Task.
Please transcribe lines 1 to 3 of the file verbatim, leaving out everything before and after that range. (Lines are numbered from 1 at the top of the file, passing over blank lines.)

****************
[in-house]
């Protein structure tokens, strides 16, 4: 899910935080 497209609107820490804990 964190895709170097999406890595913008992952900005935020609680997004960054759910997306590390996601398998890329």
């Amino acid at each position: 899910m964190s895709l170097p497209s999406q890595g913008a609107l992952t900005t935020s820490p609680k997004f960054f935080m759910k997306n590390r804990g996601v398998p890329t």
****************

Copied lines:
[in-house]
């Protein structure tokens, strides 16, 4: 899910935080 497209609107820490804990 964190895709170097999406890595913008992952900005935020609680997004960054759910997306590390996601398998890329």
């Amino acid at each position: 899910m964190s895709l170097p497209s999406q890595g913008a609107l992952t900005t935020s820490p609680k997004f960054f935080m759910k997306n590390r804990g996601v398998p890329t």